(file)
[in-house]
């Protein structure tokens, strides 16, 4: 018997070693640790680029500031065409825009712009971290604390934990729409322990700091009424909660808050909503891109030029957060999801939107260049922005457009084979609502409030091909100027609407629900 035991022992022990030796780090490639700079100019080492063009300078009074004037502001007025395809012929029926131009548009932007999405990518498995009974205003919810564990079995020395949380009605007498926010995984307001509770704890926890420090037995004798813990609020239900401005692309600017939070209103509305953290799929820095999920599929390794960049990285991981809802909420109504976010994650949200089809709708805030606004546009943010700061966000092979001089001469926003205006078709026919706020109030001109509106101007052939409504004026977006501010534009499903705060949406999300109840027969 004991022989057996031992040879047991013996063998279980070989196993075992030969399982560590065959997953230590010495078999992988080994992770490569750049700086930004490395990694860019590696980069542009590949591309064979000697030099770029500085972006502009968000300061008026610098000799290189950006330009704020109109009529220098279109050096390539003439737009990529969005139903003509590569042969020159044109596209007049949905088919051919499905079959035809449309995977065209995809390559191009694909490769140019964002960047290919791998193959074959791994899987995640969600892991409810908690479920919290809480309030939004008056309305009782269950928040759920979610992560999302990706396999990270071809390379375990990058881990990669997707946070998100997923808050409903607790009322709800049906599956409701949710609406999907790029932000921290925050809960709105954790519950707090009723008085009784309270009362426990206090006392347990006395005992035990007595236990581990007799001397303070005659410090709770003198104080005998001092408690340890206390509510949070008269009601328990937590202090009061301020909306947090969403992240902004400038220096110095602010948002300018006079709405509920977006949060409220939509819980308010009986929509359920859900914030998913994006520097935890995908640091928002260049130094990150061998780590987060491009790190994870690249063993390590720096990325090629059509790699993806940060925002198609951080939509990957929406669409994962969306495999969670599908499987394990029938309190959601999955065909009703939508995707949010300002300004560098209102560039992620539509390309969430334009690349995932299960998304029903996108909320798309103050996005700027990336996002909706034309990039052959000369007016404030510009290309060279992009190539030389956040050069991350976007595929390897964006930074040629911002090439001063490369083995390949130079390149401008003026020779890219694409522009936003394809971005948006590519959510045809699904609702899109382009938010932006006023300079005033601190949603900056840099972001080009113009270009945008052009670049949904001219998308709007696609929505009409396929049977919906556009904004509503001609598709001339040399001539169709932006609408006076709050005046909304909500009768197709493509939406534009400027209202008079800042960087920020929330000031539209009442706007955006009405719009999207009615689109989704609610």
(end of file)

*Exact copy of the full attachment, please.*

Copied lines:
[in-house]
């Protein structure tokens, strides 16, 4: 018997070693640790680029500031065409825009712009971290604390934990729409322990700091009424909660808050909503891109030029957060999801939107260049922005457009084979609502409030091909100027609407629900 035991022992022990030796780090490639700079100019080492063009300078009074004037502001007025395809012929029926131009548009932007999405990518498995009974205003919810564990079995020395949380009605007498926010995984307001509770704890926890420090037995004798813990609020239900401005692309600017939070209103509305953290799929820095999920599929390794960049990285991981809802909420109504976010994650949200089809709708805030606004546009943010700061966000092979001089001469926003205006078709026919706020109030001109509106101007052939409504004026977006501010534009499903705060949406999300109840027969 004991022989057996031992040879047991013996063998279980070989196993075992030969399982560590065959997953230590010495078999992988080994992770490569750049700086930004490395990694860019590696980069542009590949591309064979000697030099770029500085972006502009968000300061008026610098000799290189950006330009704020109109009529220098279109050096390539003439737009990529969005139903003509590569042969020159044109596209007049949905088919051919499905079959035809449309995977065209995809390559191009694909490769140019964002960047290919791998193959074959791994899987995640969600892991409810908690479920919290809480309030939004008056309305009782269950928040759920979610992560999302990706396999990270071809390379375990990058881990990669997707946070998100997923808050409903607790009322709800049906599956409701949710609406999907790029932000921290925050809960709105954790519950707090009723008085009784309270009362426990206090006392347990006395005992035990007595236990581990007799001397303070005659410090709770003198104080005998001092408690340890206390509510949070008269009601328990937590202090009061301020909306947090969403992240902004400038220096110095602010948002300018006079709405509920977006949060409220939509819980308010009986929509359920859900914030998913994006520097935890995908640091928002260049130094990150061998780590987060491009790190994870690249063993390590720096990325090629059509790699993806940060925002198609951080939509990957929406669409994962969306495999969670599908499987394990029938309190959601999955065909009703939508995707949010300002300004560098209102560039992620539509390309969430334009690349995932299960998304029903996108909320798309103050996005700027990336996002909706034309990039052959000369007016404030510009290309060279992009190539030389956040050069991350976007595929390897964006930074040629911002090439001063490369083995390949130079390149401008003026020779890219694409522009936003394809971005948006590519959510045809699904609702899109382009938010932006006023300079005033601190949603900056840099972001080009113009270009945008052009670049949904001219998308709007696609929505009409396929049977919906556009904004509503001609598709001339040399001539169709932006609408006076709050005046909304909500009768197709493509939406534009400027209202008079800042960087920020929330000031539209009442706007955006009405719009999207009615689109989704609610």